Over the last few years, Deanna O’Malley recognized the critical need for increased empathy and support for those reentering society after incarceration. As a Community Facilitator on the Community Sustainability Team at Communities Unlimited (CU), O’Malley set up prison reentry simulators to change the public’s perspective and highlight the struggles of reentry.

Since April 2022, even before joining CU, O’Malley organized these events. One of the first simulators she put on saw attendance from a diverse group, including Judge Travis Ransom of Cass County, TX located in the T.L.L. Temple Foundation service area in the East Texas region. This experience prompted Judge Ransom to bring the simulator to his own county.

CU and Cass County partnered to launch their prison reentry simulator, holding the first one in April 2023. On May 29, 2024, the second simulator took place at the Cass County Law Enforcement Training Center with 60 people in attendance – the largest one O’Malley has ever been part of.

CU Community Facilitator Deanna O'Malley and Cass County Judge Travis Ransom
CU Community Facilitator Deanna O'Malley and Cass County Judge Travis Ransom

The simulator replicated the challenges faced by formerly incarcerated individuals as they attempt to reintegrate into society. Participants were given packets outlining their new identities as recently released inmates, complete with personal histories and weekly goals. Each 15-minute session represented a week in their new lives, filled with tasks like finding a job, paying rent, and attending mandatory appointments.

“It’s interesting to put on the shoes of someone going through the reentry process. We want our people to be successful, productive members of society. We have inmates who are released regularly, and we want to ensure they’re set up for success, so they don’t re-offend.”

Judge Travis Ransom

— Judge Travis Ransom, Cass County

The simulator ensured that participants experienced the same frustrations faced by real inmates. “You want them to be frustrated because that’s the frustration that inmates who are reentering the world feel,” O’Malley said. “We want people to understand that.”

Participants encountered obstacles like lack of transportation, difficulty obtaining necessary identification documents, and financial burdens. These barriers often led to feelings of hopelessness and desperation, mirroring the real-life struggle of many reentering society.

Judge Ransom emphasized the importance of community involvement and empathy in addressing these issues. “County government is the government closest to the people. We’re in the people business. We need to look at them as people and treat everyone with dignity and respect. We don’t need to treat inmates or formerly incarcerated individuals as second-class citizens.”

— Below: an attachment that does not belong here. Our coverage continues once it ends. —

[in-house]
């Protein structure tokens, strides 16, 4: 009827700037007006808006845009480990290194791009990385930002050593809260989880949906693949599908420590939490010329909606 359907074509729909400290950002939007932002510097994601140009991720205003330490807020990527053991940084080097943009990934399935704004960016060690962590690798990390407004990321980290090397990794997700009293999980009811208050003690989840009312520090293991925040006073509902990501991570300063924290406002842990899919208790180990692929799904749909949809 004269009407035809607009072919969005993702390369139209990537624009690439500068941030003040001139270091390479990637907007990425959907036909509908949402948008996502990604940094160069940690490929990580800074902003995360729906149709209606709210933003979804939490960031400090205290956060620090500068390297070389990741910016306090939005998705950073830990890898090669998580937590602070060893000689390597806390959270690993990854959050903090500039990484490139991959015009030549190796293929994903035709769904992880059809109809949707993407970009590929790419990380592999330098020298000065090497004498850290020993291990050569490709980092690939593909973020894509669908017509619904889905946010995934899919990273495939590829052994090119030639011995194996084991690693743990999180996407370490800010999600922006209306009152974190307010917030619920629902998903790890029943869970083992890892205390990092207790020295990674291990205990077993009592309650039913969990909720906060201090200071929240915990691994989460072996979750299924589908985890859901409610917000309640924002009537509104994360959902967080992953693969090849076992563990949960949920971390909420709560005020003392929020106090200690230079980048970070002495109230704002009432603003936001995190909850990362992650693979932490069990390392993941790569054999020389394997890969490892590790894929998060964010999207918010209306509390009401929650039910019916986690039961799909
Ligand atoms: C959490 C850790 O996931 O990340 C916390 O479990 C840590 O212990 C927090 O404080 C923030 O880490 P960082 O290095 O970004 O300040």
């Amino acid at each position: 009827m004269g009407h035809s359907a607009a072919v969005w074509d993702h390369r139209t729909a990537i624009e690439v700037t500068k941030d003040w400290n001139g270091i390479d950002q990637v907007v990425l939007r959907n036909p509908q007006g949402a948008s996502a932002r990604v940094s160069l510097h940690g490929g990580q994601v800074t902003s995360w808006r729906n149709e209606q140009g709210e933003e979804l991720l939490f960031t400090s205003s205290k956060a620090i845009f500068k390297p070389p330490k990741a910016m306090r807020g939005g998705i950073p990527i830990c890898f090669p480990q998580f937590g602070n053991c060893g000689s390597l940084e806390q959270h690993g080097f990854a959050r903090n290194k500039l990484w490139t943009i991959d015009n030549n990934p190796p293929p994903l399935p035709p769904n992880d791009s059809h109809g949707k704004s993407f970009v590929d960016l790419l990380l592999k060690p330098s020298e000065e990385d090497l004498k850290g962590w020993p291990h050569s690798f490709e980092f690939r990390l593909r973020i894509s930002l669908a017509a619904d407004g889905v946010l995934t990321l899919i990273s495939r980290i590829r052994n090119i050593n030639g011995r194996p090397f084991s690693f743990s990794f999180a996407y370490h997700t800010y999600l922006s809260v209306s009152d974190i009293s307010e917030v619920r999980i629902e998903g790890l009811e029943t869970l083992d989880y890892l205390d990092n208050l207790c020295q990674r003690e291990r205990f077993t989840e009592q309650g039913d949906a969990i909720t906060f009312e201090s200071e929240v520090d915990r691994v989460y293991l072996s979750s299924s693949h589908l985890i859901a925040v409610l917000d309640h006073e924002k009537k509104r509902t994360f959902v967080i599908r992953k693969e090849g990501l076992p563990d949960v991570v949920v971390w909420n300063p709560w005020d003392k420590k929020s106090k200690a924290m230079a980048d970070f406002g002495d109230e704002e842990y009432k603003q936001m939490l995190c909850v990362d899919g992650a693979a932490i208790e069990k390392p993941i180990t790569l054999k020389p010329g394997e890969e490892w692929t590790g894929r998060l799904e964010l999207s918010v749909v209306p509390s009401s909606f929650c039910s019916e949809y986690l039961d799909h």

The event included representatives from various nonprofits and faith-based organizations, such as Community Services of Northeast Texas and Mission Texarkana, who played crucial roles in supporting reentry efforts. Their involvement emphasized the need for a collaborative approach to help individuals transition successfully.

“We need our judicial system, nonprofits, business owners, and landlords to see their role in making a change,” O’Malley said. “People say, ‘You do the crime, do the time.’ They’ve done the time. Now what? They face so many barriers that it becomes a revolving door.”

Judge Ransom noted the untapped potential of inmates reentering society. “There’s a big push for addressing this untapped potential in the workforce. Perceptions start to change when we realize what an untapped potential can be.”

Cass County Prison Reentry
Participants at the Cass County Prison Reentry Simulator designed to let people experience what life is like for people recently released back into society

Empathy was a key focus throughout the simulation. O’Malley emphasized the importance of controlling the level of empathy shown, as sometimes people are simply having difficult days and a little kindness can go a long way. She highlighted that being empathetic might prevent someone from giving up and returning to incarceration.

Judge Ransom’s approach was practical and empathetic. He shared the financial burden on taxpayers for inmate healthcare, emphasizing the need to help individuals better their lives to reduce these costs. “Cass County alone paid a million dollars in healthcare insurance for those in our jail,” Ransom said. “You’re costing yourself as a taxpayer money for not trying to help them better their lives.”

The prison reentry simulator serves as a powerful tool for changing perceptions and fostering empathy, while highlighting the significant challenges faced by formerly incarcerated individuals and the critical role of community support in their successful reintegration. This initiative, Judge Ransom says, is a step towards creating a more understanding and supportive community.

In the words of O’Malley, “We need to look at the issues that people are currently facing and figure out what we can do to make changes to our system.” She later added that individuals who rebuild their lives reduce recidivism and foster a more inclusive and empathetic society.